Turkish Republic established by Mustafa Kemal Ataturk.
First democratic elections held.
In second election, Ataturk’s Republican People’s party loses power to Adnan Menderes’ Democratic party.
Coup orchestrated by military junta. Menderes is put on trial and executed in 1961. Power then handed back to civilians.
With Turkey becoming increasingly violent and its economy weakened, the military mounts a second coup and the government resigns after armed forces issue a memorandum. Martial law imposed for two years. Republican People’s party returns to power in 1973.
Turkey’s bloodiest and most consequential coup. After mounting chaos, General Kenan Evren takes power. Hundreds of deaths and 50 executions follow, as do more than 500,000 arrests. The army formally cedes power in 1983, but Evren remains president until 1989. The constitution drawn up by the military in 1982 remains in place today, although with amendments.
Recep Tayyip Erdogan is elected mayor of Istanbul for the Islamist Welfare party with 25 per cent of the vote.
Welfare party head Necmettin Erbakan becomes Turkey’s first Islamist prime minister, forming a coalition with other parties.
Army triggers what becomes known as the “postmodern coup”. After a show of strength featuring tanks in Ankara, the military pushes Erbakan out of power but does not assume control of the government. His party is later banned.
Mr Erdogan serves a four-month prison sentence for reading out an Islamist poem.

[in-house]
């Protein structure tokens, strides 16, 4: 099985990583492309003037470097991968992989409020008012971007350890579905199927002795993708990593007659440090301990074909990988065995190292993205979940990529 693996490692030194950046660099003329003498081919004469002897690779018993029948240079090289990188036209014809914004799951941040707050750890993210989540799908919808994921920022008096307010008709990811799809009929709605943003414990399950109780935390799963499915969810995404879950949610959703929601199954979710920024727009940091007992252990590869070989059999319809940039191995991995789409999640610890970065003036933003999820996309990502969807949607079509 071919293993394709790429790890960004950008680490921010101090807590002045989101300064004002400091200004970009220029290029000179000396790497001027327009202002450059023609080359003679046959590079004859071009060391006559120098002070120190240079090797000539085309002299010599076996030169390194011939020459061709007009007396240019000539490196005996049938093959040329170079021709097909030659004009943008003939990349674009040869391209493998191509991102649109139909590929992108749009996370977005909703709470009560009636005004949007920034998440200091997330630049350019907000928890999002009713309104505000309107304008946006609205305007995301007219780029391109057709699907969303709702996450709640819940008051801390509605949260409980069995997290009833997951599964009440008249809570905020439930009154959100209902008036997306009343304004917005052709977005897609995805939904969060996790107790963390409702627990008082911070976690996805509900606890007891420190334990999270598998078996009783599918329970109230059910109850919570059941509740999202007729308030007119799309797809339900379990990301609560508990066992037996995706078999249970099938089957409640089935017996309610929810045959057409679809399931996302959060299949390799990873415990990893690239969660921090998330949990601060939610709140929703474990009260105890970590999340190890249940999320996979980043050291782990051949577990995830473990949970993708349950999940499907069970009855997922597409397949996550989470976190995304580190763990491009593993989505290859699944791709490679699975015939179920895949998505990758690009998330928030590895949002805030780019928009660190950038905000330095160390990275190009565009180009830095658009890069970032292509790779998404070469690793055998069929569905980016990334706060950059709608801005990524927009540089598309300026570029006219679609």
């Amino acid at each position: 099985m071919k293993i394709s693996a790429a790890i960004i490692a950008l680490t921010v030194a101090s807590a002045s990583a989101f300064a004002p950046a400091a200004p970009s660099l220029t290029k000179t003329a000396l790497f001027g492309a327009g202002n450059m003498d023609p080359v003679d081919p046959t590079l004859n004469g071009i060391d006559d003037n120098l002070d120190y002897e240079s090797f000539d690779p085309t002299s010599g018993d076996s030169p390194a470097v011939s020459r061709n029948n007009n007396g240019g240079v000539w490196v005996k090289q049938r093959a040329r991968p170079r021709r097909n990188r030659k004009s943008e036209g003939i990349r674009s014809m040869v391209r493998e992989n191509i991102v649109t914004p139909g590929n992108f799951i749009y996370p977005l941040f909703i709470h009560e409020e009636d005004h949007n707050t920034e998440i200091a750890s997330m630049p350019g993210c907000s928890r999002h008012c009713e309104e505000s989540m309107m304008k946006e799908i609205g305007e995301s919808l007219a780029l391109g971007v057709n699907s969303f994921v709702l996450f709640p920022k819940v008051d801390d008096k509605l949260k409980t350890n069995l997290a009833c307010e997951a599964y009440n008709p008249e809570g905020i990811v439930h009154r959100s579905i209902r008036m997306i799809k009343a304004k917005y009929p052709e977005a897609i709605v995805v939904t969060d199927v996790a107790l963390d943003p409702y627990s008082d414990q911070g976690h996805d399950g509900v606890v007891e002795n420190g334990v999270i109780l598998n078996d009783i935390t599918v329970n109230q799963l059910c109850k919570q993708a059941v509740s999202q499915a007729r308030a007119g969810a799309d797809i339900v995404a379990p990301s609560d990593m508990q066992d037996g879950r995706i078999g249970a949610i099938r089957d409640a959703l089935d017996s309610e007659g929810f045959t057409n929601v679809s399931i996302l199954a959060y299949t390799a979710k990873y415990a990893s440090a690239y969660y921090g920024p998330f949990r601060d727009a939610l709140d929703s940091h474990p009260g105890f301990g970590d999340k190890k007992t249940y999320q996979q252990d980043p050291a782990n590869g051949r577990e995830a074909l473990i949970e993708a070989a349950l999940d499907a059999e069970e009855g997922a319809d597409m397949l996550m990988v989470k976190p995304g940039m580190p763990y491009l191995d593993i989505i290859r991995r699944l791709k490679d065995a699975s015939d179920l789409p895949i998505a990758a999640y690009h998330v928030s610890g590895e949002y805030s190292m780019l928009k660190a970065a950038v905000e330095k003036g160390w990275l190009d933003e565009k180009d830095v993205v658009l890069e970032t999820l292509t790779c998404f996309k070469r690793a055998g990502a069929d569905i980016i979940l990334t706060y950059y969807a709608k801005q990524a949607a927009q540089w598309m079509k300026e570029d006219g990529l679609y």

Mr Erdogan’s newly formed and Islamist-rooted AK party sweeps to power after a financial and political crisis, although he himself is banned from political office because of his conviction.
No longer banned, Mr Erdogan becomes prime minister.
Controversy over parliament’s selection of a new president to replace a departing secularist head of state leads the military to declare itself “an absolute defender of secularism”. This is seen as a threat to the government. Mr Erdogan holds early elections and increases his majority.
The AKP narrowly survives an attempt to close down the party and ban its leading members from office. The country’s constitutional court fails by one vote to uphold the measure. But 10 out of the 11 judges find the party guilty of “anti-secular activity”. The ruling came after the deputy head of the court paid a visit to the military’s incoming chief of staff. Both the military and the judiciary are key elements of the country’s secularist old order.
Scores of army officers are imprisoned in high-profile political trials championed by Mr Erdogan’s then allies in an Islamic movement known as the Gulenists, which has many followers in the police, prosecution service and judiciary.
Mr Erdogan and the AKP win a third term with almost 50 per cent of the vote.
A split occurs between Mr Erdogan and the Gulenists as prosecutors launch corruption investigations into Mr Erdogan’s circle and the government removes thousands of law enforcement officials in response.
Mr Erdogan becomes Turkey’s first directly elected president with 52 per cent of the vote. Military officers and other detainees are released from prison as the legal cases championed by the Gulenists collapse.
In two elections, in June and November, the AKP first loses and then regains its parliamentary majority as the backdrop of violence increases. Terrorist attacks are blamed on both Isis and the outlawed Kurdistan Workers party or PKK.
Violence intensifies with a series of attacks by both Isis and the PKK, notably an attack on Istanbul airport in June. A coup attempt against Mr Erdogan is launched in July.
Πηγή: Financial Times